This may not be a comprehensive list truly reflecting my top ten favorite movies, but I don't think by fretting over this any longer the task would be any easier. I started by jotting down movies that came to mind as a "favorite" and then paring that list down to a top ten. The movie links will take you to a movie review site that I use to help decide what movies to go and see (I also use which rates them based on sex, violence and language). The site is called and they rate movies by a percentage (50% would reflect half of the reviewers giving it "two thumbs up"). It's interesting to see what kind of reviews the movies on my top ten list received. I encourage you to check out how your favorite movies were rated. You may be surprised.

10. Wedding Crashers -I've seen this movie about 20 times and is one of two movies on my ipod. *(L CH)
9. Shawshank Redemption -An absolute classic that I think ANYBODY would enjoy. Great story with an intriguing beginning, middle and end. (L)
8. Scarface -As a man, maybe I just feel pressure to like this movie. Seriously though, AL Pacino at his best. (L CH V)
7. Dumb and Dumber -I don't see how any human being doesn't find this movie hysterical. Come on, who doesn't want to see the snow ball to the face scene over and over again. (CH)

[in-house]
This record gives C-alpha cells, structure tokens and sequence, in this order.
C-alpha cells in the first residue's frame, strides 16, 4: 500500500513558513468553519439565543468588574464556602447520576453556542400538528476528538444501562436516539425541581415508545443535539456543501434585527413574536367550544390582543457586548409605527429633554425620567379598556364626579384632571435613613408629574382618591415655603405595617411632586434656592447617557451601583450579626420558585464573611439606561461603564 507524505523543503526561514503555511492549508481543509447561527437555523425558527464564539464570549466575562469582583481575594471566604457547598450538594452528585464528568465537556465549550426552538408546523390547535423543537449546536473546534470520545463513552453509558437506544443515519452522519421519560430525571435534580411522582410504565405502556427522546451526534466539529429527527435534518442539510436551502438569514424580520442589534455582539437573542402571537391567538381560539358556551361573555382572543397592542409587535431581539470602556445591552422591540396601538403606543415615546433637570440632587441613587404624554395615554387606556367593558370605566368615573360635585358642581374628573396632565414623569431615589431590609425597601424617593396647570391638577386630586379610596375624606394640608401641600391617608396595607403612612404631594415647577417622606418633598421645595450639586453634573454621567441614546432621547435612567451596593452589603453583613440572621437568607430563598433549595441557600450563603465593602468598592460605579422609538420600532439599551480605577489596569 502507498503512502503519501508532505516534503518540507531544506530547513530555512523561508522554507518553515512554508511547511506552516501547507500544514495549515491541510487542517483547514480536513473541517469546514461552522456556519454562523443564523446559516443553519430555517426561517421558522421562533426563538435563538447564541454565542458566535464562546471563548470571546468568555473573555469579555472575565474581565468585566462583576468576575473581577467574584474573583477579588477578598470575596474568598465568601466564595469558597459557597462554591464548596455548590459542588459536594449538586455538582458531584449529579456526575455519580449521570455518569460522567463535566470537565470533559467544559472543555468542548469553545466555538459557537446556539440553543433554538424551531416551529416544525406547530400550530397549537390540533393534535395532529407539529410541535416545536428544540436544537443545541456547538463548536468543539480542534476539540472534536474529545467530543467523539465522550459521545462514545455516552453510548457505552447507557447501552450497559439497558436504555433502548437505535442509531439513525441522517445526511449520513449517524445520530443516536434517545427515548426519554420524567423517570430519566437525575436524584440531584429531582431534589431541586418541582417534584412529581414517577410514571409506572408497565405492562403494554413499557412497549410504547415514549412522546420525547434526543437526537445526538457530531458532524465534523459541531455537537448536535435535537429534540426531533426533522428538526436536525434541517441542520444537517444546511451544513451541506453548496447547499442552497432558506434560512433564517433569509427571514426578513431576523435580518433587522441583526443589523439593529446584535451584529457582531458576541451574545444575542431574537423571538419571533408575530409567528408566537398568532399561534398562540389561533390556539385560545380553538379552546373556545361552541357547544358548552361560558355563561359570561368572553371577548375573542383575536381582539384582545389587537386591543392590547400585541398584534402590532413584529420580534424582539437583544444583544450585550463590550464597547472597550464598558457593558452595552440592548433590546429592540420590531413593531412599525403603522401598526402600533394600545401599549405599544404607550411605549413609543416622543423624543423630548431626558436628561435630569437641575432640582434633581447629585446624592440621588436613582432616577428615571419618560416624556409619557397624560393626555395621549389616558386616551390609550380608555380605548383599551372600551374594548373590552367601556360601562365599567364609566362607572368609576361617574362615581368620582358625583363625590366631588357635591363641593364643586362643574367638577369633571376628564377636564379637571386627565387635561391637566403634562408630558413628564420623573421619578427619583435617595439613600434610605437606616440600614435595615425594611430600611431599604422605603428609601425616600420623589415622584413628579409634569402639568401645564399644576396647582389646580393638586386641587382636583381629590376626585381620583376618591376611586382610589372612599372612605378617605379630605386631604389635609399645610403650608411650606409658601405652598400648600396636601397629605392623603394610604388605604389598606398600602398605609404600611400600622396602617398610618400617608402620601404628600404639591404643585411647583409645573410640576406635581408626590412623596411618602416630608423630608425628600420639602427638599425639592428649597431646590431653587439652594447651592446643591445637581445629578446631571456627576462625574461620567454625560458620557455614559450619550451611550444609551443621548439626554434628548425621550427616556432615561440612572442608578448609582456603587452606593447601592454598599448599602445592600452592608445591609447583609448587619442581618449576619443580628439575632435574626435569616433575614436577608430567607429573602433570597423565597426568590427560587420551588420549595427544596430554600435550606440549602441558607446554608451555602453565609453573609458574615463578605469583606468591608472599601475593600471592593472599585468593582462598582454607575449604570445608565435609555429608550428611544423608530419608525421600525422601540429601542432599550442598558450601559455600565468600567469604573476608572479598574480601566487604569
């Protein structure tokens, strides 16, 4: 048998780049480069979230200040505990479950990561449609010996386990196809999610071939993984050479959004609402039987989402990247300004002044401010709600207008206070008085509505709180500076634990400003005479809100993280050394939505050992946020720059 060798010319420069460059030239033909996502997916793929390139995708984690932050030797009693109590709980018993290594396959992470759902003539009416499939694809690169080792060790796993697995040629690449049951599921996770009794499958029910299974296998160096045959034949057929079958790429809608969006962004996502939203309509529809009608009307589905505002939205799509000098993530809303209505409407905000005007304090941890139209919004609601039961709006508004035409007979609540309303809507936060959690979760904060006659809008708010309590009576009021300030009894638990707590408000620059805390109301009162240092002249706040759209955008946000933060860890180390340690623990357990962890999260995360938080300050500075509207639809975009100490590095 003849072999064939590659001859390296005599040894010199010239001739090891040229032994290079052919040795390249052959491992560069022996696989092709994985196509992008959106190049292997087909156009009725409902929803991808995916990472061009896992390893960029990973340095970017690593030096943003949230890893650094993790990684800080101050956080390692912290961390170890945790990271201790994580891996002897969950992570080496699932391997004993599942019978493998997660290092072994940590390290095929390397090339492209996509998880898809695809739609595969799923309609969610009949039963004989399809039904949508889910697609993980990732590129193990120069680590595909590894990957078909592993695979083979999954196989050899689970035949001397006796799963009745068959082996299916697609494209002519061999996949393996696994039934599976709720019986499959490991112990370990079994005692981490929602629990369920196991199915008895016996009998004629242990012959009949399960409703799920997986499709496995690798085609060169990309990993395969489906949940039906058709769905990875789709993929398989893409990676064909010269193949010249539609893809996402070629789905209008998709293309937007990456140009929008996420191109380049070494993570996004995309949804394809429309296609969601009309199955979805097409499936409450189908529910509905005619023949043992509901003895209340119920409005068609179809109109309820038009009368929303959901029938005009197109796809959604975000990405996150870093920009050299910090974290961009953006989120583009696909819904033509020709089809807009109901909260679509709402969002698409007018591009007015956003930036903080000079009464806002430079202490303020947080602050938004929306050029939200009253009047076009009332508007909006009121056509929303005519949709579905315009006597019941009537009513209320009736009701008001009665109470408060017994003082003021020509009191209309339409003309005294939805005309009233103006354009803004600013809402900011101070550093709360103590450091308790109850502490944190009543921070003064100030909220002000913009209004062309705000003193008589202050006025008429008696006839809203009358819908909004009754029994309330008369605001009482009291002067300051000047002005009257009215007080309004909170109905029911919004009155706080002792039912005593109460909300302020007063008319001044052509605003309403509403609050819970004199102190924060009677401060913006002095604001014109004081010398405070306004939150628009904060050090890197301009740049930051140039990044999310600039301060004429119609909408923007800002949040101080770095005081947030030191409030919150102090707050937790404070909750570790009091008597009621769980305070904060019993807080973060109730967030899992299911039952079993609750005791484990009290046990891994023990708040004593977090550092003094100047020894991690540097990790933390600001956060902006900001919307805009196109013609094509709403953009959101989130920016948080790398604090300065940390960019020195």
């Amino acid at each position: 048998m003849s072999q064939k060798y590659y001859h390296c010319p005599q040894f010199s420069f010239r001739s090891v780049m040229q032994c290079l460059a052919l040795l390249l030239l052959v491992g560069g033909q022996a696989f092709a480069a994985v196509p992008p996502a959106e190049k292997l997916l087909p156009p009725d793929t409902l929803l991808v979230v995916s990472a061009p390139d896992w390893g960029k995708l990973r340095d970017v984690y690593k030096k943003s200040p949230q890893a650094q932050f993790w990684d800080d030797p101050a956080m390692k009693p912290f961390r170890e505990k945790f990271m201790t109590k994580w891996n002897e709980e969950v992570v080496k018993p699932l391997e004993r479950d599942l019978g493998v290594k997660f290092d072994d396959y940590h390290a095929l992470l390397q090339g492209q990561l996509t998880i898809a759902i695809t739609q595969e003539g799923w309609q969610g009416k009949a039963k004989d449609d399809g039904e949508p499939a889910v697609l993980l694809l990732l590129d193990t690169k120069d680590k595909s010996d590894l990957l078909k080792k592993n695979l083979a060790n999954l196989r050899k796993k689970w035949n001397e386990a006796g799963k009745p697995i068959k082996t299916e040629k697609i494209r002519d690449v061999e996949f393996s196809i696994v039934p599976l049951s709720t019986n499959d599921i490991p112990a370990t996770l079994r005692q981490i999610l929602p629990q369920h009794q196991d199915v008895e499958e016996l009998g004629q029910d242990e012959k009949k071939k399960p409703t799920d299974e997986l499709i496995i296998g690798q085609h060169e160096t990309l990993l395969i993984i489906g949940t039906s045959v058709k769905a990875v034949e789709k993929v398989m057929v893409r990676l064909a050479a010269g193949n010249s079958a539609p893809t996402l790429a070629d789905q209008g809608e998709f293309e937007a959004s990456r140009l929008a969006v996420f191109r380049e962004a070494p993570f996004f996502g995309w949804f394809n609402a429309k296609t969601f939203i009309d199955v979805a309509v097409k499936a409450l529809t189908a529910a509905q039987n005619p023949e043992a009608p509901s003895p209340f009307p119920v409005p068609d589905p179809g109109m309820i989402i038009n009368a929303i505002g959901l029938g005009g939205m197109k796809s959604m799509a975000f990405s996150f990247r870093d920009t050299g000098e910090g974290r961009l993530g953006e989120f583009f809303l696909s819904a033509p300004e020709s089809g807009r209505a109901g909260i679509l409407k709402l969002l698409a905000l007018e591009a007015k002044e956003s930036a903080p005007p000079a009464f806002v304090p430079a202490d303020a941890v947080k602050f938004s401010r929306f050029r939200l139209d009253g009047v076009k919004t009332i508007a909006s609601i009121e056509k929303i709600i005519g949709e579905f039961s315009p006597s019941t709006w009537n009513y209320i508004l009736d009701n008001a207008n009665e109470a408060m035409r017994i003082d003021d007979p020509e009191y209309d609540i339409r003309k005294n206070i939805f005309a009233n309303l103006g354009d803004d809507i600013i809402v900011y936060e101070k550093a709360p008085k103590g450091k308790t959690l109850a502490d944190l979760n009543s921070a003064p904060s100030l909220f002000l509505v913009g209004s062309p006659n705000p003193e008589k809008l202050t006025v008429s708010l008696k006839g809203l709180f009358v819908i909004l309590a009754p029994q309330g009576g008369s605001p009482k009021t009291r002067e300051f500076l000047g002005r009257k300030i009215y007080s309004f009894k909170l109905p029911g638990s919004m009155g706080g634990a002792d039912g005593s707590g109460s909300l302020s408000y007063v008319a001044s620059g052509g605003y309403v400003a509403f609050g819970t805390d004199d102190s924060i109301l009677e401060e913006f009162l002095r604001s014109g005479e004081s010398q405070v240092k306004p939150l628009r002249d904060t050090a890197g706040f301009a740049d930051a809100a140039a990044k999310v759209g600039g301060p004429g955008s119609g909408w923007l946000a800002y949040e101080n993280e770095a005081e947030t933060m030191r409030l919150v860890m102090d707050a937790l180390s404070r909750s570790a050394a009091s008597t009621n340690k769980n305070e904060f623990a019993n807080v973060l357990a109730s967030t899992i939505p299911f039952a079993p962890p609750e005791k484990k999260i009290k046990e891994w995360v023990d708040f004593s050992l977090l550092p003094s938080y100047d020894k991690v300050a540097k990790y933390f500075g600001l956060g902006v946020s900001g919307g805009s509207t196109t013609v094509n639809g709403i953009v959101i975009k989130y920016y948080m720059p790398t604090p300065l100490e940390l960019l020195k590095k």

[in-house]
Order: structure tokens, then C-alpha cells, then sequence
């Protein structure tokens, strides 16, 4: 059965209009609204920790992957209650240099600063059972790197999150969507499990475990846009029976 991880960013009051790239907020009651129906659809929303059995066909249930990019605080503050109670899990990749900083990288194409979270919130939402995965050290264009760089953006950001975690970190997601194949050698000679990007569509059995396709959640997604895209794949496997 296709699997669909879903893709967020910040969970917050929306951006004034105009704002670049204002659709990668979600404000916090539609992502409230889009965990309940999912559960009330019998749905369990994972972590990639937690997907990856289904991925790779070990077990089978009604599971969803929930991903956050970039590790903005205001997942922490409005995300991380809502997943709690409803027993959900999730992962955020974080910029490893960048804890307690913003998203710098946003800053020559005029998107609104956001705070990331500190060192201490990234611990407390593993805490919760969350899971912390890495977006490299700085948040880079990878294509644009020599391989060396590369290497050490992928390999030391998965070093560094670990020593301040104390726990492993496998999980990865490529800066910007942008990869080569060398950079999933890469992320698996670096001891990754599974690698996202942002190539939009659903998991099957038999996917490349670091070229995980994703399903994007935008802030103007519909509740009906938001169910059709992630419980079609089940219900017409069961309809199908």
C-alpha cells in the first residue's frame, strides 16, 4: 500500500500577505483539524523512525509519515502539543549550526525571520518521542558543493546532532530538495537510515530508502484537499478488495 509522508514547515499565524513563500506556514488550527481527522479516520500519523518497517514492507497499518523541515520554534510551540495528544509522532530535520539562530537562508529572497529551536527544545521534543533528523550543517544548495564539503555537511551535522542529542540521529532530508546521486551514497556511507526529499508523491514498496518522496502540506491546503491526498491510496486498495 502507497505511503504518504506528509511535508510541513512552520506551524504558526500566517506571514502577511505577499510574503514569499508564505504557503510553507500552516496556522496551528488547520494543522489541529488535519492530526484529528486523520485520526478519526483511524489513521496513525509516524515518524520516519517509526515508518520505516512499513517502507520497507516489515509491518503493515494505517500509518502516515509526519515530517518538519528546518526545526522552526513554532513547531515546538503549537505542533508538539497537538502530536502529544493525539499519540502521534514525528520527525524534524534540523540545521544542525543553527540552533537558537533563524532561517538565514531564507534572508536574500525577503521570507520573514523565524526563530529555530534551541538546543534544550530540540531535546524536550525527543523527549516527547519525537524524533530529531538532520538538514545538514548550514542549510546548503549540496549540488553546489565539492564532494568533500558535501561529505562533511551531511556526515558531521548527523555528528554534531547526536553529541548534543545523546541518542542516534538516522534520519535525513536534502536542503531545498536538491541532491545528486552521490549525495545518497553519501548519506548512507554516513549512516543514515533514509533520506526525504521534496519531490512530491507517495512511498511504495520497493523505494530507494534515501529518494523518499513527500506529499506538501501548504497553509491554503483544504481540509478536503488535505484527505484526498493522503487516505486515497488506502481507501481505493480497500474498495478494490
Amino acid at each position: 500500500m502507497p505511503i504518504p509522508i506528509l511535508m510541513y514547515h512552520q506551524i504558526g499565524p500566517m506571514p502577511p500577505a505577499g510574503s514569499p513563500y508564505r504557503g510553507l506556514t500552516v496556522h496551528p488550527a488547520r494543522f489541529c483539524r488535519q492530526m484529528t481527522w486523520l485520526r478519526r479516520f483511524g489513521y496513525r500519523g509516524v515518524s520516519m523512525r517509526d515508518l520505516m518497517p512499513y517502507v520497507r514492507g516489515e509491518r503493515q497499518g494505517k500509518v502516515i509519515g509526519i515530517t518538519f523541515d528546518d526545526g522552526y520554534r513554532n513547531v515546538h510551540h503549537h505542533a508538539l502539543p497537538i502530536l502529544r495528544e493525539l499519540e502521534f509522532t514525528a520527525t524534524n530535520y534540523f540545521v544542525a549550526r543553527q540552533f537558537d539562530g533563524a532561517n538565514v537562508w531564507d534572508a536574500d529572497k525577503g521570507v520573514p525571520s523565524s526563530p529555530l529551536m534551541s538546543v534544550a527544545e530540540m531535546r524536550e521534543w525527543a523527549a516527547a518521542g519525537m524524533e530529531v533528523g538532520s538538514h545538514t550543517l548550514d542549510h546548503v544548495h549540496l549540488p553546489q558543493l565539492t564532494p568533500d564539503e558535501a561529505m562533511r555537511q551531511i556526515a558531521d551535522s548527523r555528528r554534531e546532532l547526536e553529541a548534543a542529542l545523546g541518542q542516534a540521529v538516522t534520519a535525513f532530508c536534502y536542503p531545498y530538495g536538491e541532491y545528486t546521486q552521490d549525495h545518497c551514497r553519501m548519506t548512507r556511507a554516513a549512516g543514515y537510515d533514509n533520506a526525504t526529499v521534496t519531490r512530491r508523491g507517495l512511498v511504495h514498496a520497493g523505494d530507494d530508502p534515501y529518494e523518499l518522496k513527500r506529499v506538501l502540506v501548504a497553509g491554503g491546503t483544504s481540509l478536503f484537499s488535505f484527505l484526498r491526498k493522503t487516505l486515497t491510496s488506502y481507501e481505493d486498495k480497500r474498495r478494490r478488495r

6. Goonies -I've probably seen this movie more times than any other. I watched it ALL OF THE TIME as a kid. I wanted to be a Goonie...I turned out just being a Goober.
5. Gladiator (1992) -Not too many people have seen this movie. It's about a kid from the streets trying to make ends meat for his family by doing some underground boxing. Cheesy at parts, but I love the movie anyway! (L V)
4. Old School -This movie is Will Ferrel at his best. This is the other movie that I have on my ipod. (L CH)
3. Gladiator (2000) -If you haven't seen this movie, go rent it right now. Violent in parts, but it will keep you on the edge of your seat and entertained throughout. (L V)
2. American History X -Another movie that a lot of people haven't seen. I think this is the best role that Edward Norton ever had (Primal Fear a close second) and the subject matter in this flick is truly remarkable. (L V)
1. Braveheart (V) -"Every man dies, but not every man truly lives": That quote sums up the movie as well as my CF Life.

My top three is pretty interchangeable. I could watch those three movies every day of the week at anytime. In my opinion, they are all true classics.


Monday, August 10, 2009

Mandi Monday should be renamed Mandi's Meltdowns

So in the act of full disclosure, I'll tell you that I actually wrote this last Tuesday. But I did it with your best interest at heart. I had a bit of a meltdown, unexpectedly (and to Ronnie's misfortune) last Tuesday, and figured I'd write about it right away to capture the raw emotion better...for your reading pleasure.